America Is Under Attack: September 11, 2001: The Day the Towers Fell

Book review by
Patricia Tauzer, Common Sense Media
America Is Under Attack: September 11, 2001: The Day the Towers Fell Book Poster Image
Frank picture book account of 9/11 best for older readers.

Parents say

age 11+
Based on 2 reviews

Kids say

age 9+
Based on 2 reviews

A lot or a little?

The parents' guide to what's in this book.

Educational Value

The destruction of the World Trade Center towers and the crashes into the Pentagon and the field in Pennsylvania are reported in a chronological narrative that is both sensitive and informative. It touches on the political intent of Osama Bin Laden and al Qaeda, but focuses primarily on what happened and how people helped one another deal with the disaster as it unfolded.

Positive Messages

The events of Sept. 11, 2001, were shocking and horrific. But in the face of that tragedy, ordinary people did heroic things, strangers helped other strangers, and, though life went on for most of us, it had been changed forever.

Positive Role Models & Representations

The stories of real people weave together to show how, in the face of the 9/11 tragedy, people of all sorts, from fire chiefs to window washers to ordinary office workers, pulled together to help one another cope with a world exploding and collapsing around them. Without being overly sentimental, the author uses real quotes and examples to paint realistic characters who show selfless concern for others.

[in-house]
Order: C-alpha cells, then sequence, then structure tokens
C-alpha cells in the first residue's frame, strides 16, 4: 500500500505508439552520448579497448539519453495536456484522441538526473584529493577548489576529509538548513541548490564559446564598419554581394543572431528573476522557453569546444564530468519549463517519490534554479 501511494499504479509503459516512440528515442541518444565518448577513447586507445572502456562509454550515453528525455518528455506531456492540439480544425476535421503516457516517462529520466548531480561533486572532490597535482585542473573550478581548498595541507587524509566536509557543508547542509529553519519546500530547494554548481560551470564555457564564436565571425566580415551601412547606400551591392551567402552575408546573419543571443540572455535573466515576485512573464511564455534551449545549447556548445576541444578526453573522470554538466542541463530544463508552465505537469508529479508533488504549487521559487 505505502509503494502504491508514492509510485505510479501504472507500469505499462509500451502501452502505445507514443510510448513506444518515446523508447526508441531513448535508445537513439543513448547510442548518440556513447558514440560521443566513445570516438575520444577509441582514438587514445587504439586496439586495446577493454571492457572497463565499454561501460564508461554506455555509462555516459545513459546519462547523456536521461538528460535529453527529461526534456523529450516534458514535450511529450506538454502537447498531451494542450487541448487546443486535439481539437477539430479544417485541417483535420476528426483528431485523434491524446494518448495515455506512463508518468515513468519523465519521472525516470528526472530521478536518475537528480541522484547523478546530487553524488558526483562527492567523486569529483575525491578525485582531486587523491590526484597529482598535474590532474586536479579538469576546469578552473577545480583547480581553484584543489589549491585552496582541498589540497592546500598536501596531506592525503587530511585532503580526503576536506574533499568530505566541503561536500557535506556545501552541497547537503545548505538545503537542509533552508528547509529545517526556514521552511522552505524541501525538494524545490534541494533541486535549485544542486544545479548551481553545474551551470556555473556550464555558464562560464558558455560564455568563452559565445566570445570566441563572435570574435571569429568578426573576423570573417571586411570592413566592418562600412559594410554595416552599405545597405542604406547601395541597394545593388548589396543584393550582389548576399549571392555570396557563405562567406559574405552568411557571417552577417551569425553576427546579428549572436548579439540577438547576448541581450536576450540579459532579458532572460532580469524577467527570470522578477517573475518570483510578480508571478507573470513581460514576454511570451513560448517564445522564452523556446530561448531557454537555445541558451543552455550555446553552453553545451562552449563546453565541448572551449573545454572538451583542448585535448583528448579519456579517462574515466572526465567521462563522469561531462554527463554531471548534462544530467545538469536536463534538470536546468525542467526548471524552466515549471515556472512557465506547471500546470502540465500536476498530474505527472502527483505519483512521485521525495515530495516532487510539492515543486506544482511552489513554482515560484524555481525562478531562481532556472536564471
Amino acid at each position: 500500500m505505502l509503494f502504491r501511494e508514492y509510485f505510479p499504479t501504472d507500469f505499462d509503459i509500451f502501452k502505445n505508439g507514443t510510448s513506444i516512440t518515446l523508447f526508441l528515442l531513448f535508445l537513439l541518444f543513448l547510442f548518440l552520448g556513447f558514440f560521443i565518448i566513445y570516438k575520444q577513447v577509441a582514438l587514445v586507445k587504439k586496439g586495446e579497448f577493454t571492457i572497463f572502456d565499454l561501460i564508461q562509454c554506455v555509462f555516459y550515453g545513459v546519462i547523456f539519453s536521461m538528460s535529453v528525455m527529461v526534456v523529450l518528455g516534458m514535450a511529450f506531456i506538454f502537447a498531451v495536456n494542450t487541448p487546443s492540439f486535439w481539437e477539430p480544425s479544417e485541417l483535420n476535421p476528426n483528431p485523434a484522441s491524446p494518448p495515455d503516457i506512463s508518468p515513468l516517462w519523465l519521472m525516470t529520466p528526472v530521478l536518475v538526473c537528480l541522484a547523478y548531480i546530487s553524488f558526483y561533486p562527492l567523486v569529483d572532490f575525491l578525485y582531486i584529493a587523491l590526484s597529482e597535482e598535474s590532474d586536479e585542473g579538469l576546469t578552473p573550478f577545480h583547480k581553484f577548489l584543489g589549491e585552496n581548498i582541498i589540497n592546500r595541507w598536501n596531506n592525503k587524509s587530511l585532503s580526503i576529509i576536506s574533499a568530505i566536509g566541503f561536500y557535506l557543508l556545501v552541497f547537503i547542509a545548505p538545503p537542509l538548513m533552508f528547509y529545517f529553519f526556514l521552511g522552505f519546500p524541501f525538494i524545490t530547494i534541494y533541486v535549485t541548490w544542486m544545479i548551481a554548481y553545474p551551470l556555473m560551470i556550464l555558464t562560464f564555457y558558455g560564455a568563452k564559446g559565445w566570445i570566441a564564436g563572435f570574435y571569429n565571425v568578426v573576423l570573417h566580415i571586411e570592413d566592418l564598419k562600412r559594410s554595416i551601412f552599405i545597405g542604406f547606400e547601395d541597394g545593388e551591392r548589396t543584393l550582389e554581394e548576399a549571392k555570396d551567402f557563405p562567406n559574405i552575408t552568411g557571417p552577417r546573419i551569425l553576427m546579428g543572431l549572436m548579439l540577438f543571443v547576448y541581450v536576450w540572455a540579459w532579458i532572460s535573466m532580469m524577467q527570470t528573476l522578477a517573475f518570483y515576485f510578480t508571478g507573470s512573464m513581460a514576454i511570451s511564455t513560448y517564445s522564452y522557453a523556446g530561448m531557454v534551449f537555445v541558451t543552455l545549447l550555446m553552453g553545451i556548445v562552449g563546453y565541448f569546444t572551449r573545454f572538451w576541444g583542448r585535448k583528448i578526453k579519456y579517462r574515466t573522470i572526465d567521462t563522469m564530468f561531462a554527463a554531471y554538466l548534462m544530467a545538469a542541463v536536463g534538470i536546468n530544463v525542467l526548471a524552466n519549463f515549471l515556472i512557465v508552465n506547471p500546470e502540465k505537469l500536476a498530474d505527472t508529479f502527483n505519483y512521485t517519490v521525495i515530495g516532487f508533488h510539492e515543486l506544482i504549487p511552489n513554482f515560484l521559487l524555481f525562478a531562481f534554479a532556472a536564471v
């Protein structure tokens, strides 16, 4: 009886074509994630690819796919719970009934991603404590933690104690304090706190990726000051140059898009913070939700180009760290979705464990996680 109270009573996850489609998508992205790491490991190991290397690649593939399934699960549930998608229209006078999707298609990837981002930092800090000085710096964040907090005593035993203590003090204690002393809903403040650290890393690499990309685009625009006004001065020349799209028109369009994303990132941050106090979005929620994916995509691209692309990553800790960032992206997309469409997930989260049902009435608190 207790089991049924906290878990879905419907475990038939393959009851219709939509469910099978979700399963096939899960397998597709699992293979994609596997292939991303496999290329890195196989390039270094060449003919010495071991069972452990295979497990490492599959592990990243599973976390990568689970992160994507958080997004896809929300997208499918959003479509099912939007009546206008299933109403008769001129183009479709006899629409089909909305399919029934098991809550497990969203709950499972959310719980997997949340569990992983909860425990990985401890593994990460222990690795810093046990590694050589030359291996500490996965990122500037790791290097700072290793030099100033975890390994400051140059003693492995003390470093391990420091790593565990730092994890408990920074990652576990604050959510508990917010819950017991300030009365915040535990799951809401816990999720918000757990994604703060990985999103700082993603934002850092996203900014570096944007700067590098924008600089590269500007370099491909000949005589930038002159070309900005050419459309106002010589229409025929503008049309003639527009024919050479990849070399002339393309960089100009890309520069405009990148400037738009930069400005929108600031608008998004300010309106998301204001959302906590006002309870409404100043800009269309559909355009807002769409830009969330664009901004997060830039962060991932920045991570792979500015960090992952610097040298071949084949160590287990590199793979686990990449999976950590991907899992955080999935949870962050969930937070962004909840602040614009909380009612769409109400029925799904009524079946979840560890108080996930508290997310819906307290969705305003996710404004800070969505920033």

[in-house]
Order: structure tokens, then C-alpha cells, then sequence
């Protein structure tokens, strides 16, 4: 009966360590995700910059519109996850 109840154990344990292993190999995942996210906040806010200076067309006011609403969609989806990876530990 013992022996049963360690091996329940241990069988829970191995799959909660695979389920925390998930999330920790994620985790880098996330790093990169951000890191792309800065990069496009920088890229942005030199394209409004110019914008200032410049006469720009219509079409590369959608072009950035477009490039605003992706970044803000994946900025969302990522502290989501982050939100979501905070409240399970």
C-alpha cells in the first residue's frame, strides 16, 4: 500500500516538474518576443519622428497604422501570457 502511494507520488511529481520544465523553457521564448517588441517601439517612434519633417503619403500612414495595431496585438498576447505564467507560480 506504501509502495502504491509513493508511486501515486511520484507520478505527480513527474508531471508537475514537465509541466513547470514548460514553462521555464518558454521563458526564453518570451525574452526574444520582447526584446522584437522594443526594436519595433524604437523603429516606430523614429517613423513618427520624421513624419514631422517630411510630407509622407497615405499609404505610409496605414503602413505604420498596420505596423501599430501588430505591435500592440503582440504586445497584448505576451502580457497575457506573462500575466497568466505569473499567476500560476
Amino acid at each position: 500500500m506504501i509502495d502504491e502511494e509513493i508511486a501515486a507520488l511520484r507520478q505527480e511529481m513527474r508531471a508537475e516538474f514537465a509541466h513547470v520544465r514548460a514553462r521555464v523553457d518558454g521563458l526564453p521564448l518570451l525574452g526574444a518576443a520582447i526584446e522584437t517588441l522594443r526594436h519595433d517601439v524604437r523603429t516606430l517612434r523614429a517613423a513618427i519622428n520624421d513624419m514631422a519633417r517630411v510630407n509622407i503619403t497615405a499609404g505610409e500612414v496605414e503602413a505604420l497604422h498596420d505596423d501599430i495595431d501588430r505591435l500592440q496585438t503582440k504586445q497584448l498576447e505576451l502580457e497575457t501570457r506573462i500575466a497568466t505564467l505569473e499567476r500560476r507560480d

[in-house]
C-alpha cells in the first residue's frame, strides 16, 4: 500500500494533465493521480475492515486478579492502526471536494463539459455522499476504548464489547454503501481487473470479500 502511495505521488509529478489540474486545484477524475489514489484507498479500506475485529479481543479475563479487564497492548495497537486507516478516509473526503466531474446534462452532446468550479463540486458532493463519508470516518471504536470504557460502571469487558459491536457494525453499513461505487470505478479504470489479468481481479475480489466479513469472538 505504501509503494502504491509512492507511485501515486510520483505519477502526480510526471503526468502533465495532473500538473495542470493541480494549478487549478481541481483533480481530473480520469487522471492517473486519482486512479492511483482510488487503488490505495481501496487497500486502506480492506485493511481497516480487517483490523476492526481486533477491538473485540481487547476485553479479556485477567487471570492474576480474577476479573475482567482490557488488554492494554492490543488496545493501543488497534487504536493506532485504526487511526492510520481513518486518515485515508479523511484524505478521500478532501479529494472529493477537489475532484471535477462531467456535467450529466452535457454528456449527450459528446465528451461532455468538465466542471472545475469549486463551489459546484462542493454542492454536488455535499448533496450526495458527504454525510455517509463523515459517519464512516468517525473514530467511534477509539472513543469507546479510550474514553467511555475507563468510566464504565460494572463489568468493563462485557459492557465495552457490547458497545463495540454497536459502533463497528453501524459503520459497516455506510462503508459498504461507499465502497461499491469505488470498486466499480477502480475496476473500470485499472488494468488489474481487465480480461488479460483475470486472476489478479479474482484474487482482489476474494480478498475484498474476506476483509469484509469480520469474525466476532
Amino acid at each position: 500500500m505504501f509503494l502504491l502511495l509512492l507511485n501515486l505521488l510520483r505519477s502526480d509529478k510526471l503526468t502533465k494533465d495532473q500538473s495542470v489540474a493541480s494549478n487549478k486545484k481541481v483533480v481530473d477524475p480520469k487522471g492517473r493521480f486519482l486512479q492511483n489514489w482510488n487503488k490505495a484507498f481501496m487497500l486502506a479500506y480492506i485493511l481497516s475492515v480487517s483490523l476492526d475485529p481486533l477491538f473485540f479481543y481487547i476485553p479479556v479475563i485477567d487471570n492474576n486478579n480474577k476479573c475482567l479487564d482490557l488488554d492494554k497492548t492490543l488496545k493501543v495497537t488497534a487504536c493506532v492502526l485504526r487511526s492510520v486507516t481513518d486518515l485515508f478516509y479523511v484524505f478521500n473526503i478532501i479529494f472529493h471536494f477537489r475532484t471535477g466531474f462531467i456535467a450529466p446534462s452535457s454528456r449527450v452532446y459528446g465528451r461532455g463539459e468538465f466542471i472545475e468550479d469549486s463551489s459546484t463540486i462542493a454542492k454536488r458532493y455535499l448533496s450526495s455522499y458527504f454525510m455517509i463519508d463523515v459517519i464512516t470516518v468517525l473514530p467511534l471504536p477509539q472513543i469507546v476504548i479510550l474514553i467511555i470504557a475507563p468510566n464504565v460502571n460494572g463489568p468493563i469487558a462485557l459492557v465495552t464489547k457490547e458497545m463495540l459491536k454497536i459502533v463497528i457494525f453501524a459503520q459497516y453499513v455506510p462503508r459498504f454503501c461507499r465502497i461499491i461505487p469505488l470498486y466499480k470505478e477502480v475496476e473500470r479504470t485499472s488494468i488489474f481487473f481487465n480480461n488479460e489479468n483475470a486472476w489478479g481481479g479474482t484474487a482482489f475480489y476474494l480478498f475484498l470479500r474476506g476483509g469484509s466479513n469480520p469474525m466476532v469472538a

Violence

This is definitely a violent story, from the first fiery plane crash to the final sandwiching collapse of the 110-floor towers. The illustrations convey the fear and horror of the day's events, but none of the violence is gory or gratuitous. Nor is it inflated to scare or overwhelm the reader.

Sex
Language
Consumerism
Drinking, Drugs & Smoking

What parents need to know

Parents need to know that this fourth volume in the Actual Time series by Don Brown is a very straightforward, journalistic account of the 9/11 attack on the World Trade Center in New York. Quotes from real people as well as their stories provide the human element, and graphic, though not gory, watercolor illustrations show the destruction of the plane crashes as well as the emotions of the people involved. Though it is written as a picture book, and suggested for ages 6 to 10, it is more appropriate for those 8 or 9 and over. Parents of any age reader definitely should be prepared to discuss the events and emotions with their children.

User Reviews

  • Parents say
  • Kids say
Adult Written bysurvivor18 September 16, 2011

awesome

i think its a great book
Adult Written byJIDDINS October 28, 2015

A great visual walk through a terrible day in the recent American past!

I have many students that are into comics and graphic novels, so this book is an absolutely great introduction to a day which they all should know about, but we... Continue reading
Kid, 11 years old November 21, 2011

*Sniffs and Cries* God bless the people who died On that day.

I've read this book before. It's pretty good. It's Violent because 3,000 people died. Talks about September 11 2001, The Day The World Trade Cent... Continue reading
Kid, 12 years old September 11, 2011

A kid-friendly telling of 9/11